Salon's Arthur Chu has some thoughts on the new normal regarding Sesame Street, whereby HBO effectively owns the show and shows first run episodes that will rerun in nine months' time. Is this something, by the way, that Jim Henson would have accepted were he still with us? Maybe if his back were really against the wall, but I can't imagine him being happy about it. Chu provides some background on how this came to be.
The basis of Ganz Cooney’s famous “little dinner party” where a small group of TV executives and developmental psychologists came up with the idea for “Sesame Street” was a simple formula–poor kids watch more TV than rich kids, thanks to poor kids having busy parents and being more likely to be “raised by TV.” Poor kids get less education than rich kids. Make TV that’s educational–good TV that’s educational, TV that was “addictive” in the way successful shows are rather than the crappy low-budget afterthought TV that most children’s programming was back then–and you might level the socioeconomic playing field.Maybe more radical for today. So what happened? A couple of things, I think. One is that public television is part of a government reachout that's been so demonized by the right that even people who agree with its mission have started to see it as doomed. Also the intellectual class - at least the most accepted part of it - has a serious case of shiny object syndrome when it comes to technology. Consider the seriously-made argument that taxi companies represent a monopoly but ride-apps don't even though the latter are represented by only two companies nationwide. Anyway, in 1969 TV was still a relatively recent technological development. The big changeover to color was only three years in the past. Yet people were sufficiently critical of it to recognize that it wasn't going to provide a cultural good all by itself, that this might take some effort.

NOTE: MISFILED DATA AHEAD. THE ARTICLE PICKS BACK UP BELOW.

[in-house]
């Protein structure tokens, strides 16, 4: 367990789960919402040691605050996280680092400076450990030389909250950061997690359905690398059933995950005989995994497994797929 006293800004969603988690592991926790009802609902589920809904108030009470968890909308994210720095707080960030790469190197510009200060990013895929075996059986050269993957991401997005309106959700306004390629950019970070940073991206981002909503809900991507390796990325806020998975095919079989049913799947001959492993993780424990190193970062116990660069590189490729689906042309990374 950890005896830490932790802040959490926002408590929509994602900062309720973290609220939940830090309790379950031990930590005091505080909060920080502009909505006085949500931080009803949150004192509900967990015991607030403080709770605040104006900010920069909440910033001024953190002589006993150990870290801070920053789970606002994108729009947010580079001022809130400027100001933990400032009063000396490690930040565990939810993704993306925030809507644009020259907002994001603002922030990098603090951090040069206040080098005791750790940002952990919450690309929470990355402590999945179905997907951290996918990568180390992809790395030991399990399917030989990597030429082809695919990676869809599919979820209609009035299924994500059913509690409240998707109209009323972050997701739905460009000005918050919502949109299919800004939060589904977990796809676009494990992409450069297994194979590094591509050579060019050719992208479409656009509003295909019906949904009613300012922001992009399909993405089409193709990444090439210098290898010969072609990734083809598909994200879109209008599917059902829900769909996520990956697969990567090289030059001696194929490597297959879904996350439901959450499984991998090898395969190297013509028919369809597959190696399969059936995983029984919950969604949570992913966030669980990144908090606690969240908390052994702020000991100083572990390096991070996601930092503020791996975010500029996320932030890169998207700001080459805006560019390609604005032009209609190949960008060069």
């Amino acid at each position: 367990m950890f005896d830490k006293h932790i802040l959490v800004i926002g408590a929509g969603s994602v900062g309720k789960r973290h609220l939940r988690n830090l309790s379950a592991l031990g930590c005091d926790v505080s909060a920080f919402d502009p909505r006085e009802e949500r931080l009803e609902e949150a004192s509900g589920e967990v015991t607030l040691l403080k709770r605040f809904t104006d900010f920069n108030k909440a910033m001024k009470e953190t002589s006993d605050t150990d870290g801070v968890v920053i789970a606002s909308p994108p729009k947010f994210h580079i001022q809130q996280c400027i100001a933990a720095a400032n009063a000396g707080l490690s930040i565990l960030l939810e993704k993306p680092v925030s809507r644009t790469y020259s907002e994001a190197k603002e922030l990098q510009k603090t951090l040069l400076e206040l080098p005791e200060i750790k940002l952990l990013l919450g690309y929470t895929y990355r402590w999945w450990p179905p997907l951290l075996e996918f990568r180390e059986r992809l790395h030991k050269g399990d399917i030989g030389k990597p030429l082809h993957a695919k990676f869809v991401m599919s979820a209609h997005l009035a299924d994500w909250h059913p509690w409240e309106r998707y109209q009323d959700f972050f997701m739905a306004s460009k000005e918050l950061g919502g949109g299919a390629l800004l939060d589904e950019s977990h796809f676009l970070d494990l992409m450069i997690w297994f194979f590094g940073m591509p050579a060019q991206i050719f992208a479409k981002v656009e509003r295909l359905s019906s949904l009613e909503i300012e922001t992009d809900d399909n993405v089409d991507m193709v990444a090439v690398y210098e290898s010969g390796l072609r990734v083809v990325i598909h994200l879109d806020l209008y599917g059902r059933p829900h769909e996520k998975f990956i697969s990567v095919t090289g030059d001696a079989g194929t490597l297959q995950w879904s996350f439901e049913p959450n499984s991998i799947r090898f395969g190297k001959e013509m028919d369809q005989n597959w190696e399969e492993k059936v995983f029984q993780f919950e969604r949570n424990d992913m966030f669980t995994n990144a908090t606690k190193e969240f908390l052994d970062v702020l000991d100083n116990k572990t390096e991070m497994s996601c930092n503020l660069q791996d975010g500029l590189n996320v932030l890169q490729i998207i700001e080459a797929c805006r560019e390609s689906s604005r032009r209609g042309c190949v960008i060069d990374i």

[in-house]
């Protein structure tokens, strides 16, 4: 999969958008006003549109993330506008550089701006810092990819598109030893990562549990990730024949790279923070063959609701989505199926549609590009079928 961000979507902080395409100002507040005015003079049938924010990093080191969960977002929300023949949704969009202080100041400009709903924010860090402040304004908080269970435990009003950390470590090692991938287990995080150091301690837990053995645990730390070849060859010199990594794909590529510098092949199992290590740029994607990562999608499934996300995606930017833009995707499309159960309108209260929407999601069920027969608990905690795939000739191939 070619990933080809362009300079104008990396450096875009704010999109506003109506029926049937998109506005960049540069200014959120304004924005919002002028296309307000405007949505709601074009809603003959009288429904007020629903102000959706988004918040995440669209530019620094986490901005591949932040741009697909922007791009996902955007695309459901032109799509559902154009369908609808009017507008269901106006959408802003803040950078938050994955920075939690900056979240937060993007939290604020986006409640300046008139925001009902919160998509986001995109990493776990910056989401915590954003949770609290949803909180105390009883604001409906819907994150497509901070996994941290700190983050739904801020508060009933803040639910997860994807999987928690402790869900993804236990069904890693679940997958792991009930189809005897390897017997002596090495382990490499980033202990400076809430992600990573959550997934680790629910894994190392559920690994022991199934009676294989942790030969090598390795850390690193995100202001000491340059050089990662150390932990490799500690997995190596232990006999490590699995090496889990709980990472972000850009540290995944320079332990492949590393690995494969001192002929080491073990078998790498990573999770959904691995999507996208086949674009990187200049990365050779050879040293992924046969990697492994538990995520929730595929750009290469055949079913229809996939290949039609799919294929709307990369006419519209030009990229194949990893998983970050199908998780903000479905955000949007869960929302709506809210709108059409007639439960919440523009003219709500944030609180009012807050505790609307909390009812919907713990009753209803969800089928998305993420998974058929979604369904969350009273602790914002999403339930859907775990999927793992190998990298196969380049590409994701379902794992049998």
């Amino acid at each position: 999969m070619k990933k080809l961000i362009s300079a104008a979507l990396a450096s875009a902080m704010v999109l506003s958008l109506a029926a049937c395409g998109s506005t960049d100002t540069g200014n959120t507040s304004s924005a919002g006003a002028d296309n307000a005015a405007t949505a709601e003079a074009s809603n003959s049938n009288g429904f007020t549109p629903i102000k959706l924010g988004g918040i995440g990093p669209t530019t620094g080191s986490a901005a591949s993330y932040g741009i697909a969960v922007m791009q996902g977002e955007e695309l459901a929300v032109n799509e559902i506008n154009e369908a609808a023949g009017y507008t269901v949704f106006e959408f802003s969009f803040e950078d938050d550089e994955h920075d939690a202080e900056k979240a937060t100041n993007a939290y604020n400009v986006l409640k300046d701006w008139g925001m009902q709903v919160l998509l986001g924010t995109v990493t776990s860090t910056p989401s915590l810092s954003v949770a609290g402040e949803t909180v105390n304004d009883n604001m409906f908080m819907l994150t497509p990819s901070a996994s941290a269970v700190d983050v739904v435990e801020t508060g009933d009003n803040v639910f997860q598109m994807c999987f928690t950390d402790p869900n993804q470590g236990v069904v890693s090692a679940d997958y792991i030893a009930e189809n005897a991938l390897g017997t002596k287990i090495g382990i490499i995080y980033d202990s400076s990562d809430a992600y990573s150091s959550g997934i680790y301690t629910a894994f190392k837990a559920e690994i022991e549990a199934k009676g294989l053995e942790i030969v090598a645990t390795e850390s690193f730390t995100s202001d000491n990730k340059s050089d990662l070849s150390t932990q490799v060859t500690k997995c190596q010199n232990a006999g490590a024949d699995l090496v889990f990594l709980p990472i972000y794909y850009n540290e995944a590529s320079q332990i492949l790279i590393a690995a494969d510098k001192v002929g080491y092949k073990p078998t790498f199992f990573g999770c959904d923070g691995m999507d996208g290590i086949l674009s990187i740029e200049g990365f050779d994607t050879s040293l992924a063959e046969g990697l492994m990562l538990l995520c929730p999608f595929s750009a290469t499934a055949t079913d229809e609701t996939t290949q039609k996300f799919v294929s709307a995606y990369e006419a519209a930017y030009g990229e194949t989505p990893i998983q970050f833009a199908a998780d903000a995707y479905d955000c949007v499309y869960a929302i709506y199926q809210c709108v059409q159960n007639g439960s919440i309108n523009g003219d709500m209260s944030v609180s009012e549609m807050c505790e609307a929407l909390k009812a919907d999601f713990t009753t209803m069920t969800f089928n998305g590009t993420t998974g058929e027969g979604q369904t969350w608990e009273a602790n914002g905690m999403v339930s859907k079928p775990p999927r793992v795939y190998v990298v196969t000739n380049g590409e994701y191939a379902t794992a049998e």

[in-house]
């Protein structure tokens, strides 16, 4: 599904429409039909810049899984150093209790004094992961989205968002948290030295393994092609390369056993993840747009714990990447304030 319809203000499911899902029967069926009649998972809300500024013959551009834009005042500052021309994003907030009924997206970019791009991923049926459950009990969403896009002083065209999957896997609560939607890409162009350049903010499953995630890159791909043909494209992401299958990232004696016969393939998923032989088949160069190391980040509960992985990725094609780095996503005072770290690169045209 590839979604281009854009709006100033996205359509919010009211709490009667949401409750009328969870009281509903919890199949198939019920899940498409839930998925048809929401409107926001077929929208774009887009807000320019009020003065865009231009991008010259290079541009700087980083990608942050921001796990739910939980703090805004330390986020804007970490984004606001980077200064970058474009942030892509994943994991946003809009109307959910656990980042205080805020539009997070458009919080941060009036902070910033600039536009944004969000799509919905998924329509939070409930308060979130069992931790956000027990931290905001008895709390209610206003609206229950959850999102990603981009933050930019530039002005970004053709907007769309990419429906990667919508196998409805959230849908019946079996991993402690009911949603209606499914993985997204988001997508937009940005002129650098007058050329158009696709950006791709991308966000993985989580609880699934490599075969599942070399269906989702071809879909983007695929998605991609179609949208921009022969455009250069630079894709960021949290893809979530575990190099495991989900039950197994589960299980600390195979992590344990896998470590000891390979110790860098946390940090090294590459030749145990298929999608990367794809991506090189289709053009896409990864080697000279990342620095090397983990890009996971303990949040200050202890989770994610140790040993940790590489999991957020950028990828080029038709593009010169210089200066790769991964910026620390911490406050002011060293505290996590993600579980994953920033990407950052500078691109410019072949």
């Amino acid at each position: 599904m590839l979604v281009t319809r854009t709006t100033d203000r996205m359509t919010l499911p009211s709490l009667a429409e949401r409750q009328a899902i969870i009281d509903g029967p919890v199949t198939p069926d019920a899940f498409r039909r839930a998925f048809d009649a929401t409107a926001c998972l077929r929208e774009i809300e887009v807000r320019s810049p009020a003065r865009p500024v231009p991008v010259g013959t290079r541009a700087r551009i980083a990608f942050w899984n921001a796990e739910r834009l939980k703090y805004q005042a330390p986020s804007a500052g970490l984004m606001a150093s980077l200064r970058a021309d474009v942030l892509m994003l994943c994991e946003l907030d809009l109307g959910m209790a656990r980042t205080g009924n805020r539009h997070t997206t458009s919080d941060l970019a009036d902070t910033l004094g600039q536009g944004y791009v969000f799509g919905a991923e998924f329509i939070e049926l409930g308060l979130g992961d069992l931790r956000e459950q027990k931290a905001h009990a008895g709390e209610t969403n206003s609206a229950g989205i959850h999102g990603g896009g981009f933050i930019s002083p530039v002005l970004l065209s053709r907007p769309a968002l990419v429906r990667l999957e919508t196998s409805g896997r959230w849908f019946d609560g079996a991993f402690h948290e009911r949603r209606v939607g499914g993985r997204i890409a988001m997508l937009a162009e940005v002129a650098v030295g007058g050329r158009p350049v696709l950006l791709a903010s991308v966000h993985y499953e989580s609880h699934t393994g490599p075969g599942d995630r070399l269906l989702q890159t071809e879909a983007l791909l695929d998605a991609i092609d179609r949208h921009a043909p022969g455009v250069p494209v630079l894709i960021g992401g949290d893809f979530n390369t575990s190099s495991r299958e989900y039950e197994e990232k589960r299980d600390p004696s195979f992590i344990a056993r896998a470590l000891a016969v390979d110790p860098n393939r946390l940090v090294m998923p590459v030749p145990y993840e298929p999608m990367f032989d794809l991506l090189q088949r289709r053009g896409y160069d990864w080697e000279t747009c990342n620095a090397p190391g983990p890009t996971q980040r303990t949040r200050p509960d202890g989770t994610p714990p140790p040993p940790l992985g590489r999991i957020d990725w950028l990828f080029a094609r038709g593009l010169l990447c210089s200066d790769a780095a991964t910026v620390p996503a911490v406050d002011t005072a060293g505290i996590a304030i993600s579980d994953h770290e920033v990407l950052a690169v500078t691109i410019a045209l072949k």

The idea has its obvious flaws, which were criticized at the time. (Doesn’t all of this just train kids to watch more TV? Doesn’t the constant need to entertain necessarily distort your message? Neil Postman, etc.) But the mission is undeniably noble and shockingly radical even for today